Fashion designer Anavila Misra’s goodwill gesture for Indian Postal Service, in handlooms
Designer Anavila Misra, whose signature label is known for handwoven cotton and linen saris and apparels, recently gave away the first batch of washable and reusable two-ply masks made at her manufacturing unit to the staff of Khar Post Office, Mumbai. It was her goodwill gesture to the frontline staff who have been working tirelessly through the COVID-19 lockdown.
Anavila has been using the postal service to connect with her weavers and craftspeople based in rural pockets of West Bengal and Jharkhand for the last nine years. “Private courier services don’t reach these villages. We used to send paper designs and small colour swatches to weavers, through post. Today the weavers are tech-savvy and designs can be sent through WhatsApp and we have an online database of colours. However, we continue to send raw material and receive the finished work through post,” says Anavila, in a telephonic conversation from Mumbai, adding that she intends to supply more masks to the Indian Postal Service.
Her workshops in Mumbai and Gurgaon, like other handloom and textile enterprises across the country, halted all operations in mid-March, before the nationwide lockdown was announced. “This gave migrant workers enough time to take trains and get back home,” she adds.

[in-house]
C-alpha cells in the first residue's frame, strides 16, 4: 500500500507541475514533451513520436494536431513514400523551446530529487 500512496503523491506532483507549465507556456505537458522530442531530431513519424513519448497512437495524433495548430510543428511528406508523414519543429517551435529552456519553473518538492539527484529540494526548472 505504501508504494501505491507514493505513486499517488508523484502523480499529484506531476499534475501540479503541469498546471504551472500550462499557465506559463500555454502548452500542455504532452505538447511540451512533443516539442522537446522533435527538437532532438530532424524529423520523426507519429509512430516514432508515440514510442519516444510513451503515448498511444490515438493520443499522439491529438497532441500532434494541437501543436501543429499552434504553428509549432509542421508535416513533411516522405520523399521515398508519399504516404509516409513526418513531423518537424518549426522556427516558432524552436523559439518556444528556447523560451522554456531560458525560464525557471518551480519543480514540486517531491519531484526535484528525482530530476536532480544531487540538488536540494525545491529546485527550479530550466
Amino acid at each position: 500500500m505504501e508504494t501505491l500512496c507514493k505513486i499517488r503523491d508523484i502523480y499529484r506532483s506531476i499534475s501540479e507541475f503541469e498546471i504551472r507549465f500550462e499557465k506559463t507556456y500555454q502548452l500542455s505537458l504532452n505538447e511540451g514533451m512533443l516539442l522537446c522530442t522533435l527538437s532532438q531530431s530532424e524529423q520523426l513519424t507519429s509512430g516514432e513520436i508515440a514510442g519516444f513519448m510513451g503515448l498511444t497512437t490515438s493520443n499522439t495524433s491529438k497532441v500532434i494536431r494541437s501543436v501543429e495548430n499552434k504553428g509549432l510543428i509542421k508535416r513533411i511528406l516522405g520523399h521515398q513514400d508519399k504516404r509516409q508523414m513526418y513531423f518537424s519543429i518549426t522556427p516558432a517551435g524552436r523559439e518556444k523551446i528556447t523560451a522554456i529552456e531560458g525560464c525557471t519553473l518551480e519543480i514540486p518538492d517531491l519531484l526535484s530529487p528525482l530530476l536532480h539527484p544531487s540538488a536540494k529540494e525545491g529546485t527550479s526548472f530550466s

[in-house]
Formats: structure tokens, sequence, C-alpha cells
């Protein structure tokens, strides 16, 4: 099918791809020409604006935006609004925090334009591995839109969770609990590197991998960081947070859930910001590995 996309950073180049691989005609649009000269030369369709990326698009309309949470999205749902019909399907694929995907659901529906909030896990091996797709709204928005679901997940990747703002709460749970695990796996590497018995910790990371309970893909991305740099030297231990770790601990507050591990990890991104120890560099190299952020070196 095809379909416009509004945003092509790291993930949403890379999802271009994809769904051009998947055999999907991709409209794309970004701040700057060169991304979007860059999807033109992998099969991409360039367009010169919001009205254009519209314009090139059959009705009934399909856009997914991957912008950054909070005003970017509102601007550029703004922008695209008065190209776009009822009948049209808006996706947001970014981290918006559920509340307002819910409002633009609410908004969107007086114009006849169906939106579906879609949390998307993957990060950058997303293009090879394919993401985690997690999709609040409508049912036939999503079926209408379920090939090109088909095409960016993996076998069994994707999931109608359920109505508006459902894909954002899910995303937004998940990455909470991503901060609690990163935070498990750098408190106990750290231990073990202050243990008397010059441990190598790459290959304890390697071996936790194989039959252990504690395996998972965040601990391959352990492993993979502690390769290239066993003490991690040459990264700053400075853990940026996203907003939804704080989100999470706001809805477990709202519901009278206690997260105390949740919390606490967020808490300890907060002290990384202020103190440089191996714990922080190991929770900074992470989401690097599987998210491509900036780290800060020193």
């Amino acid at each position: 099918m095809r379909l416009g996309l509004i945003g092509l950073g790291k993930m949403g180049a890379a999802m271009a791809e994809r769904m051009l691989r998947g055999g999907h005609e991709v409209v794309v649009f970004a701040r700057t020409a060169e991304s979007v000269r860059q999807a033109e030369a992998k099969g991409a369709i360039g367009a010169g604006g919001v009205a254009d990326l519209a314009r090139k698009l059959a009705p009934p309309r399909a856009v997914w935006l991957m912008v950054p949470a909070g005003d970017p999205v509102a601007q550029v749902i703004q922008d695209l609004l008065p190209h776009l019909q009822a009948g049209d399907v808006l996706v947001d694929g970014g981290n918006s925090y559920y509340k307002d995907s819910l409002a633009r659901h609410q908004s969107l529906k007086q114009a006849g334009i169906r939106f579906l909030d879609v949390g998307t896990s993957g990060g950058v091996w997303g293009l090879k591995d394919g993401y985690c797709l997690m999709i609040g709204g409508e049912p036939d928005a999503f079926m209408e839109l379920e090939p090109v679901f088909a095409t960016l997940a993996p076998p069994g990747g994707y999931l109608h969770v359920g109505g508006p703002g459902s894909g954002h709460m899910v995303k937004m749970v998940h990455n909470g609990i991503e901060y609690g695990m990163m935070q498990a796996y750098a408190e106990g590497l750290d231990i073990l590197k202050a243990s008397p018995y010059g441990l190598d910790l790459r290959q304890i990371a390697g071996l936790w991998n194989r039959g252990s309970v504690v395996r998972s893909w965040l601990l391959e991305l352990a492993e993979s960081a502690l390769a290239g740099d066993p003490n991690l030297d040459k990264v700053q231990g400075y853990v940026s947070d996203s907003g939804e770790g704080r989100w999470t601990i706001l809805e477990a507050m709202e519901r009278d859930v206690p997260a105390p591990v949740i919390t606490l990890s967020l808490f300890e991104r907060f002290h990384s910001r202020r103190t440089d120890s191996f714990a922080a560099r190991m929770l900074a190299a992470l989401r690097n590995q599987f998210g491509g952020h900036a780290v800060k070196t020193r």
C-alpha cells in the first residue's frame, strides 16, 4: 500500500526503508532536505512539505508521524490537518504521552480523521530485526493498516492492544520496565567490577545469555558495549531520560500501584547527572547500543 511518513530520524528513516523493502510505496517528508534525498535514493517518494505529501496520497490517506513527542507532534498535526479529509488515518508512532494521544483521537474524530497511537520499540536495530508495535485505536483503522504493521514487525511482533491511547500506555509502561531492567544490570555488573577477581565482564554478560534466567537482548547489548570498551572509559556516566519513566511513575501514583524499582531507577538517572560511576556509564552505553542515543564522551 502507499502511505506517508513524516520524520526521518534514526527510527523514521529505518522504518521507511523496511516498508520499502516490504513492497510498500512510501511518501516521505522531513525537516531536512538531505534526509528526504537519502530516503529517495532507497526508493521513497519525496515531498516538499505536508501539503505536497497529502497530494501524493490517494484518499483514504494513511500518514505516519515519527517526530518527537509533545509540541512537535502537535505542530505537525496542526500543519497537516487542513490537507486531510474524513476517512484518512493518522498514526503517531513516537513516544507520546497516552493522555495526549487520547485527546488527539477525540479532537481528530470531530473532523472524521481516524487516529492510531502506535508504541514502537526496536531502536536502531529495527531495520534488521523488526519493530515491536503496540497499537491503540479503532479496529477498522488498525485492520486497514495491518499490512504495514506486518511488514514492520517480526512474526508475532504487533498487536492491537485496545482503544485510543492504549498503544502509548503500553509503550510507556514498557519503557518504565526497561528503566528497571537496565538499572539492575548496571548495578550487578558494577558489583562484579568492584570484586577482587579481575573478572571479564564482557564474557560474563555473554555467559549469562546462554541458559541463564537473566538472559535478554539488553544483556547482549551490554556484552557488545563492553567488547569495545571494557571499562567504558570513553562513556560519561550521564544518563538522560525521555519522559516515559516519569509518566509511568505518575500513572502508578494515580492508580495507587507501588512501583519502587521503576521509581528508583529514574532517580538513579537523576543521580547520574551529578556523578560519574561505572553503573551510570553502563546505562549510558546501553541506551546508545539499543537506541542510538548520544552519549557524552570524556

Six embroiders from her Gurgaon workshop who returned home to Bihar, set up a small unit and continued their work. “It didn’t make sense to ask them to travel back even after travel restrictions were eased, given the pandemic situation. Luckily these embroiders live in nearby areas and can coordinate and work,” says Anavila.
While weavers have traditionally been working from home, Anavila says she is encouraging all her craftspeople to work from their homes. A few of the staff from her Mumbai team began making masks, with help from two tailors. These cloth masks have an outer layer of linen and an inner layer of mulmul, and the elastic is covered with a cotton layer.
Two masks are given complimentary for every Anavila purchase made online and at the Mumbai store. But Anavila doesn’t intend to continue selling masks. “That’s not our primary focus [of revenue],” she says.
There is a gradual revival of interest among buyers, says Anavila. “We are in for a long haul and have to find ways of staying safe and adapting to the new normal. In the initial stages of the lockdown, priority was for essentials. Now people are placing orders for clothes.”
Songs of summer
- Anavila’s spring-summer 2020 line of saris and garments are accentuated with handwoven floral jamdani detailing, handblock prints for the blouses, and Khatwa embroidery with sequins.
She hopes that the lessons learnt during the lockdown will make more people opt for sustainable choices in food, lifestyle and fashion: “I think there is an appreciation towards clothes that can transcend seasonal fashion trends, as opposed to fast fashion,” she says.
Does she foresee a surge in handloom patronage? “We cannot expect people to buy a sari or garment simply because it’s handloom. As designers, we have the responsibility of making stylish, quality handloom products that will make people want to own them. Mediocrity won’t work,” she says, signing off.